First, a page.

The Wednesday evening news featured a report of an area young woman making a choice to move to Oregon where there is a right to die law. This will enable her to be in a place where she can have and make the choice for the date of her death. She has chosen November First as the date for her “death with dignity” option. She has inoperable brain cancer that is predicted to bring about excruciating pain as death draws near. The picture drawn is that she will be able to die by her own terms that include being in her own bed; her favorite music being played; her parents and husband seated by her bedside and her ability to say her final goodbyes. The unintended consequences in this situation are yet to be determined.

The news last night included an interview with US Army General Jack Keane (Ret) who was addressing the brazen attacks of ISIS on a city near the border of Turkey. While the world literally watches this battle unfold, the Administration of the United States is locked into a policy where full engagement against ISIS-ISIL is not an option. General Keane opined: “The President is paralyzed by the fear of unintended consequences.” As an aside, this is a good reason why the Military should conduct the war and not a passive and pacifying political leader. In the face of this nation’s timidity, ISIS-ISIL is becoming more emboldened to do whatever it wishes and whenever it chooses to do so. 

Today In The Word, Thursday: October 9th, contains these comments about death and unintended consequences: “In his book The Christian Art of Dying, theologian Allen Verhey remarks: Churches have grown too often silent about death. When Christians have spoken, they have too often participated in the denial of the hard reality of death, serving up warmed-over Platonic platitudes as if they were genuine consolation. King Josiah had instituted many spiritual reforms for the kingdom of Judah, including celebrating the Passover. But he disregarded counsel to stay out of a battle against Egypt and was mortally wounded. It was the beginning of the end for Judah: the kings that followed Josiah persisted in evil, and Judah became a puppet state of Egypt and was then destroyed and exiled by the Babylonians (2 Chronicles 36). The prophet Jeremiah did not offer the people of Judah platitudes in response to the death of Josiah. As they mourned their fallen king, Jeremiah composed laments that would provide a corporate vocabulary for grieving (v. 25). When we wrestle with the death of a loved one, it is a blessing to have a leader or friend help guide us in how to lament. We should not minimize the pain of death.”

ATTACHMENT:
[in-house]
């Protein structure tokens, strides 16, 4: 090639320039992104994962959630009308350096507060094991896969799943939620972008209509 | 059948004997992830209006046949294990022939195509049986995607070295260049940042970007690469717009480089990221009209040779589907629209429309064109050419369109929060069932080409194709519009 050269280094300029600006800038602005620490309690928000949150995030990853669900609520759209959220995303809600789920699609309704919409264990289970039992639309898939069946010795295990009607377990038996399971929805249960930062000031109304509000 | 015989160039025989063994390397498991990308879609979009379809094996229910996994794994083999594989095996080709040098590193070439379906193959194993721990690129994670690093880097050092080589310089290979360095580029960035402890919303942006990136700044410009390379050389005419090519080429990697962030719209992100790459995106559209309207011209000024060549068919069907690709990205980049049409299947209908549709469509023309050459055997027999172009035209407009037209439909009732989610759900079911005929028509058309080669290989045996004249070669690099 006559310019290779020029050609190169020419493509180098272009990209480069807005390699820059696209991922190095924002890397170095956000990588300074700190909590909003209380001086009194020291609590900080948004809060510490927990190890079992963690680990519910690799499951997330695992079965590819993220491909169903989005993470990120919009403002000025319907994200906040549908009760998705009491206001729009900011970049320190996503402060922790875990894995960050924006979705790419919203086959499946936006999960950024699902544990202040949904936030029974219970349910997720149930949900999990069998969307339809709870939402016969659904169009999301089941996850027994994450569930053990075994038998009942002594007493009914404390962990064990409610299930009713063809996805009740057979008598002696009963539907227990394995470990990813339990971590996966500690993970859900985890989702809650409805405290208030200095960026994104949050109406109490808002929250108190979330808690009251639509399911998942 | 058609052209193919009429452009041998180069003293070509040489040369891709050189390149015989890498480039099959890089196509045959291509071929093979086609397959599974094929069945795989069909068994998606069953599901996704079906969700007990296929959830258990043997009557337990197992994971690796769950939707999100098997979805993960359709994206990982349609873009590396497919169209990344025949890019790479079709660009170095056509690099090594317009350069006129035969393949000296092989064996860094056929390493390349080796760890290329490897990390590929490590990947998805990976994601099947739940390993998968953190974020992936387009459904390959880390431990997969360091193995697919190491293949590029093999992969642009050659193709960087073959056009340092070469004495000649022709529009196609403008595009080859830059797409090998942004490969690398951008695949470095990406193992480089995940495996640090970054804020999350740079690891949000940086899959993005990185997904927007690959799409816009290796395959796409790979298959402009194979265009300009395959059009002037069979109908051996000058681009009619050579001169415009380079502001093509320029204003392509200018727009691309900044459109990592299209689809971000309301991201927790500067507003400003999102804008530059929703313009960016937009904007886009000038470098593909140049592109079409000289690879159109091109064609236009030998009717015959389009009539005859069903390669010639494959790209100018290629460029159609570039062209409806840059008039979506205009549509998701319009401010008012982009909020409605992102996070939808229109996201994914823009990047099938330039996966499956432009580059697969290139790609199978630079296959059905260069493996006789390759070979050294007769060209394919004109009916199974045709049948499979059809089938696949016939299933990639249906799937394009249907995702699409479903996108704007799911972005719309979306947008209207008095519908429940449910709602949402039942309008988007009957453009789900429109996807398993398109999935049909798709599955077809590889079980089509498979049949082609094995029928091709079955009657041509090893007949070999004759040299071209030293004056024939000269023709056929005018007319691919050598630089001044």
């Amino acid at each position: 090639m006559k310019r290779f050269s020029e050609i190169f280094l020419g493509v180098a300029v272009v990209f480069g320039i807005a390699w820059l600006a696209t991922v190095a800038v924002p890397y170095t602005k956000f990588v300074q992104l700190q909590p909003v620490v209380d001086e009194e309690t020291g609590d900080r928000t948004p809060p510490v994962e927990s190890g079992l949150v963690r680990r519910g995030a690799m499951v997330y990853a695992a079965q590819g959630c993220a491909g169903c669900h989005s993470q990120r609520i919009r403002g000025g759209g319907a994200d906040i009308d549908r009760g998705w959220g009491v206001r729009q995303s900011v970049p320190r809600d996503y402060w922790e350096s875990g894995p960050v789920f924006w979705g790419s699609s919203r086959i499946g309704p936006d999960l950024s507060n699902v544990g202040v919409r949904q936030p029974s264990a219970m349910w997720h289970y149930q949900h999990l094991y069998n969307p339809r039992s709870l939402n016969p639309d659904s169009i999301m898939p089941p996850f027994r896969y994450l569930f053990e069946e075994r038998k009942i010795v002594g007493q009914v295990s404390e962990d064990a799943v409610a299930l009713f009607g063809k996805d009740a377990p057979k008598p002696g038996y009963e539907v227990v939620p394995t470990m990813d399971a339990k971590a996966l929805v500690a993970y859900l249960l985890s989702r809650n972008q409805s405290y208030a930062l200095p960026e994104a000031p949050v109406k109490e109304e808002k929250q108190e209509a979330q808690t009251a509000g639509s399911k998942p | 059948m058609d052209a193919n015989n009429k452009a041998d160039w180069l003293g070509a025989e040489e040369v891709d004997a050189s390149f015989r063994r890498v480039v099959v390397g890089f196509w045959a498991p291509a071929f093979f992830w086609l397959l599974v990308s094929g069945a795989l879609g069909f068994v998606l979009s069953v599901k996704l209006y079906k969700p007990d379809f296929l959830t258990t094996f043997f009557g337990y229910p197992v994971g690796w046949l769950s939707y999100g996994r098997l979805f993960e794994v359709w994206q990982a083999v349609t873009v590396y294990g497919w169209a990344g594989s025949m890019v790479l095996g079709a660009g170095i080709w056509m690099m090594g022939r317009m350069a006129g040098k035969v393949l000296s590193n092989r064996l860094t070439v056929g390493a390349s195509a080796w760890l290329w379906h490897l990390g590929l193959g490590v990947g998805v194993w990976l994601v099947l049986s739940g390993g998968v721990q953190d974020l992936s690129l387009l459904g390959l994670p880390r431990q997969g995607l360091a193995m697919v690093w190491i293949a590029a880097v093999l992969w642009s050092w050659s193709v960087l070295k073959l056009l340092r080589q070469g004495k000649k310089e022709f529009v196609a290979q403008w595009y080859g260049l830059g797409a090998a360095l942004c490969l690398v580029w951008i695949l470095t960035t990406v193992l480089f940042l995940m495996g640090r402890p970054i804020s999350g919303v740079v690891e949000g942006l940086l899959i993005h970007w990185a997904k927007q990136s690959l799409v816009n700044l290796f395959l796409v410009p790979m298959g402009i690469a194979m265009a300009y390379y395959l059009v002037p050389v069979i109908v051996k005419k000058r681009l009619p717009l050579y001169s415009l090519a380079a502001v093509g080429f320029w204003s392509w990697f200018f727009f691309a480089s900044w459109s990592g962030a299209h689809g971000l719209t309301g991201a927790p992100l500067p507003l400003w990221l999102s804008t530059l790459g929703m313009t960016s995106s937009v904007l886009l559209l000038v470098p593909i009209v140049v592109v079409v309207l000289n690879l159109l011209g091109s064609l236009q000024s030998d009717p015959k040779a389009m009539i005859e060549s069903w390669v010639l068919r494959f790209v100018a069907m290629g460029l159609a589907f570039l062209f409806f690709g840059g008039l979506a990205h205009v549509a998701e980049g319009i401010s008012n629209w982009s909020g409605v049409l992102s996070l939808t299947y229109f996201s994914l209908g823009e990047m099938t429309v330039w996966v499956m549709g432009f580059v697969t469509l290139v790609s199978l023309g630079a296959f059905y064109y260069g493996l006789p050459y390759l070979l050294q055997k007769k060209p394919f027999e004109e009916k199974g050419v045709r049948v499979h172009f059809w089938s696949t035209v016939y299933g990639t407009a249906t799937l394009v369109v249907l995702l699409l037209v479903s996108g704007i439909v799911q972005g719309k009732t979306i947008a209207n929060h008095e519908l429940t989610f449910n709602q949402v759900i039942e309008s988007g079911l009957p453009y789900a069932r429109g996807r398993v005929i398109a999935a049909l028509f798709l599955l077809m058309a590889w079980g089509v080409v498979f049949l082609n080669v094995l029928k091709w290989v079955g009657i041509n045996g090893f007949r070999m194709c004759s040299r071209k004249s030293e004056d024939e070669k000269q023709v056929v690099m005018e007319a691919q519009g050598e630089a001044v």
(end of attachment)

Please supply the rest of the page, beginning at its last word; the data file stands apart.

Our Daily Bread, Thursday: October 9th, contains these comments about perspective: “In C. S. Lewis’ book God in the Dock, he wrote: If you think of this world as a place intended simply for our happiness, you find it quite intolerable; think of it as a place of training and correction and it’s not so bad. Sometimes we expect that life should be happy and pain-free. But that is not what the Bible teaches. For the believer, this world is a place of spiritual development through both good times and bad. Jesus was realistic when He explained what to expect in life. He told His disciples: In the world you will have tribulation; but be of good cheer, I have overcome the world (John 16:33). In facing life’s blessings and bruises, we can have the inner peace that God is orchestrating events according to His sovereign plan.” Are you one who is paralyzed with fear regarding the unintended consequences that may bruise or injure you? It would be to one’s advantage to embrace Psalm 37 as a reed upon which one can lean. When doing so, verse 7 should be an encouragement to: Rest (Relax) in the Lord and wait patiently for Him (for His timing, His will and His purpose to be made known - His way is always perfect). You can know His intended purposes for you! Consider these things with me!

Wednesday, October 8, 2014


From My Perspective - - - 

We live in a world that seems to be moving from one challenging crisis into another without pause. There is barely enough of a time lapse to consider all of the ramifications and designs of ISIS-ISIL when we are thrust into the tremendous need of Liberia, most of West Africa and into other parts of the world as Ebola has not yet been constrained. While the government of the United States addresses both issues frequently, words do little to allay the fears, concerns and sense of panic within the citizenry. 

An Evangelical Leader, Dr. Erwin Lutzer who is Pastor of Moody Church in Chicago, IL,  has sent out a poignant statement that should be pondered. It is entitled, Church and Culture, and begins with the following statement: “Dark days are ahead for the United States. News outlets show increasingly violent and horrific scenes happening in our own backyards. God’s enemies are out to obliterate Christianity and destroy democracy. Dietrich Bonhoeffer said, ‘Silence in the face of evil is itself evil: God will not hold us guiltless. Not to speak is to speak. Not to act is to act.’ This quote has always stirred me. Though it was made in reference to the churches that had lost their biblical mission and voice in Germany during the rise of Hitler, I’m afraid that it’s quite true of our churches today. We are losing the Gospel by not speaking and not acting.”

There is both advantage and disadvantage living in a nation and world where 24/7 news media is constant. The advantage is that it provides us with events that are taking place world-wide. The disadvantage is that reports can give viewers degrees of fear and a sense of panic. When Ebola first began to be the subject of daily reports, many people had no idea what it was or how it might affect them if it reached this nation. To some degree, the idea that “ignorance is bliss” has some advantage to “a little knowledge is a dangerous thing.” Will Ebola become an epidemic in the United States gets attention but the suggestion is often based upon ignorance rather than knowledge. This is how the seeds of panic can be planted and nurtured.